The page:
Who Spots Melanoma?

melanomaHow is Melanoma Most Often Detected?

Statistics surrounding melanoma, the most lethal form of skin cancer, are grim. The World Health Organization reports about 48,000 deaths due to melanoma each year, with approximately 160,000 new cases diagnosed yearly. A study in this week's Archives of Dermatology: Routine Dermatologist-Performed Full-Body Skin Examination and Early Melanoma Detection sheds new light on diagnosis.

First of all, Rick and I would like to offer kudos to the author, who simply took it upon himself to assess whether melanomas were detected more often when a patient asked him to look at a skin lesion or if he did a full body skin examination. Surprise! About 60% of these skin cancers were detected by the physician, not because the patient came in and said, hey doc, look at this. And when the lesions were detected by the physician they were smaller and thinner, and therefore less likely to have spread and certainly easier to remove.

Full body skin examinations have been discussed for years among medical professionals, with some saying they should be done annually. This study would suggest that people should ask their dermatologist to conduct such an exam if one isn't suggested to them. Melanomas are notorious for popping up in all sorts of unlikely places: between the toes, on the scalp beneath a full head of hair, inside the ear. Certainly places it would be difficult or impossible to examine on your own.

If you or a partner or friend do see something suspicious, the ABCDE method of assessing potential melanomas may be applied: A for asymmetrical, B for irregular border, C for color, with most lesions having more than one color, D for diameter, often greater than 5 mm, and E for elevation, since raised lesions may be more troublesome, or evolution, with the lesion changing over time to get bigger.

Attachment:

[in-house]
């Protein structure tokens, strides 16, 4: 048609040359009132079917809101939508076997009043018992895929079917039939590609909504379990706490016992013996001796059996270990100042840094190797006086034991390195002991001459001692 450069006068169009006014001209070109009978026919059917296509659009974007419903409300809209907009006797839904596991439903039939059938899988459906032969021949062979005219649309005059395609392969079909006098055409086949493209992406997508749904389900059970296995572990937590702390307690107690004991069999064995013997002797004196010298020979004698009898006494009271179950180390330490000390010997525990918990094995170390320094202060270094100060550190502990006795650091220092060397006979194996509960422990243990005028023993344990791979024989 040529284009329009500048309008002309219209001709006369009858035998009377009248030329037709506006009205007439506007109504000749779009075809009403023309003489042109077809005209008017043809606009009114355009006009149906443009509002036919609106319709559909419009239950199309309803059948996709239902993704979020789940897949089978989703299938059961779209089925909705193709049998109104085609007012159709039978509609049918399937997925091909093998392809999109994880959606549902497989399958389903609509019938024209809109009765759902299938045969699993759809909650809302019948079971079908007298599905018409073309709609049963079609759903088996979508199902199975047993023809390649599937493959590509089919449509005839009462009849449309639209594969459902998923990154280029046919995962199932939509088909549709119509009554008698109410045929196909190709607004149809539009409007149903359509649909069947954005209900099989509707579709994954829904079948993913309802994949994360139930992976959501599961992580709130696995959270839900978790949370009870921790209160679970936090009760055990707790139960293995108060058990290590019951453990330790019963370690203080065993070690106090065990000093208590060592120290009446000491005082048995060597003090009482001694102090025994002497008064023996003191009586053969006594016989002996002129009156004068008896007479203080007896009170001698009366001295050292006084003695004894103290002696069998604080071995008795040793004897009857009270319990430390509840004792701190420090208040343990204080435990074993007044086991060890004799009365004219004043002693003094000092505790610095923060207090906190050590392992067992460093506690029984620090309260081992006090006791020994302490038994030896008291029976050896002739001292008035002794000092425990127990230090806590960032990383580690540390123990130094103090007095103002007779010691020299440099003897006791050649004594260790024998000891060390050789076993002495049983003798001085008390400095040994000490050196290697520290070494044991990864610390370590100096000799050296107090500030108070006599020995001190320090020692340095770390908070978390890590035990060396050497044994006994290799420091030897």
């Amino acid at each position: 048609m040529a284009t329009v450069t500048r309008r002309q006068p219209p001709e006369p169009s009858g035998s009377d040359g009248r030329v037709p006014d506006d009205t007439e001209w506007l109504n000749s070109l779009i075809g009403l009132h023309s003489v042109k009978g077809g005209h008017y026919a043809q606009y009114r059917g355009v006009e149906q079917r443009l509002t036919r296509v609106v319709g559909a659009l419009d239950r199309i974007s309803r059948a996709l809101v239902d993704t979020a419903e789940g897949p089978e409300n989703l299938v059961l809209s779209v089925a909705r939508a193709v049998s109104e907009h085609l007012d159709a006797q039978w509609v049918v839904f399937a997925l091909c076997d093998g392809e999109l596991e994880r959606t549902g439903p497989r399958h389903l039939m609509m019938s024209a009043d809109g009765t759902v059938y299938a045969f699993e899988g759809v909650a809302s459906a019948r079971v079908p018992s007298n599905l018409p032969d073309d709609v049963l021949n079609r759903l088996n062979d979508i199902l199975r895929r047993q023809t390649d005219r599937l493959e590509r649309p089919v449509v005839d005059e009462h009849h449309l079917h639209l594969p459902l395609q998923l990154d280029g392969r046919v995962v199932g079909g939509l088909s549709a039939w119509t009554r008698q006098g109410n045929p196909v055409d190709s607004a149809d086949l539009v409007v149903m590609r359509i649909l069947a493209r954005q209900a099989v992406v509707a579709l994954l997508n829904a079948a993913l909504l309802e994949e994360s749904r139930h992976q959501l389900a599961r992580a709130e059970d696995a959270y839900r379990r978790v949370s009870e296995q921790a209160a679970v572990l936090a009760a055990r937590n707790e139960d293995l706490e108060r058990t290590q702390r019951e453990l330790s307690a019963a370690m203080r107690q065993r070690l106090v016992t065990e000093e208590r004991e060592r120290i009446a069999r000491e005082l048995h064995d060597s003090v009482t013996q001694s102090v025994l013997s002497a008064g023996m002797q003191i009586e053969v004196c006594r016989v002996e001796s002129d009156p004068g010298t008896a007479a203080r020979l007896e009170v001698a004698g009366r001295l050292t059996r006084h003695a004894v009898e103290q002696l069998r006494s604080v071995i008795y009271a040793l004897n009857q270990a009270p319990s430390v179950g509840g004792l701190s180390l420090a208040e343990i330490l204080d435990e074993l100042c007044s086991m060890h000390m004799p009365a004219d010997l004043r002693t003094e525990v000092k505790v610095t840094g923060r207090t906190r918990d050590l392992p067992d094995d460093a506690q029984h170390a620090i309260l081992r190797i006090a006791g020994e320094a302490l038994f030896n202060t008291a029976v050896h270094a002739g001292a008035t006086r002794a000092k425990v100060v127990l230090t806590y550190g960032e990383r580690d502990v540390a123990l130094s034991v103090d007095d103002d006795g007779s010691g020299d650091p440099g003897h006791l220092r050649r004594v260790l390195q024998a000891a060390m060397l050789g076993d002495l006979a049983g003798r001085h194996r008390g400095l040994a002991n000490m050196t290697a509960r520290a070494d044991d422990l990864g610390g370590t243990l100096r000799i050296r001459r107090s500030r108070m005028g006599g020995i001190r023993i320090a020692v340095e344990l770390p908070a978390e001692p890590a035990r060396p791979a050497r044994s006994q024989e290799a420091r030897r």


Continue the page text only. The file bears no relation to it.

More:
Prevention, as always, is preferable: avoiding the sun from 10am to 2pm, wearing protective clothing and a hat, and perhaps sunscreen, although that's controversial. Other topics in the podcast this week include Effects of a Palliative Care Intervention on Clinical Outcomes in Patients With Advanced Cancer and Postlicensure Safety Surveillance for Quadrivalent Human Papillomavirus Recombinant Vaccine in JAMA, and Systematic Review: Elective Induction of Labor Versus Expectant Management of Pregnancy in Annals of Internal Medicine. Until next week, y'all live well.

VN:F [1.9.17_1161]
Rating: 0.0/5 (0 votes cast)
1 Comment

{ 1 comment… read it below or add one }


Rosie September 5, 2011 at 2:08 pm

Articles like this are an example of quick, helpful anwesrs.


Leave a Comment

You can use these HTML tags and attributes: <a href="" title=""> <abbr title=""> <acronym title=""> <b> <blockquote cite=""> <cite> <code> <del datetime=""> <em> <i> <q cite=""> <s> <strike> <strong>

Johns Hopkins Medicine does not necessarily endorse, nor does Johns Hopkins Medicine edit or control, the content of posted comments by third parties on this website. However, Johns Hopkins Medicine reserves the right to remove any such postings that come to the attention of Johns Hopkins Medicine which are deemed to contain objectionable or inappropriate content.

Previous post:

Next post: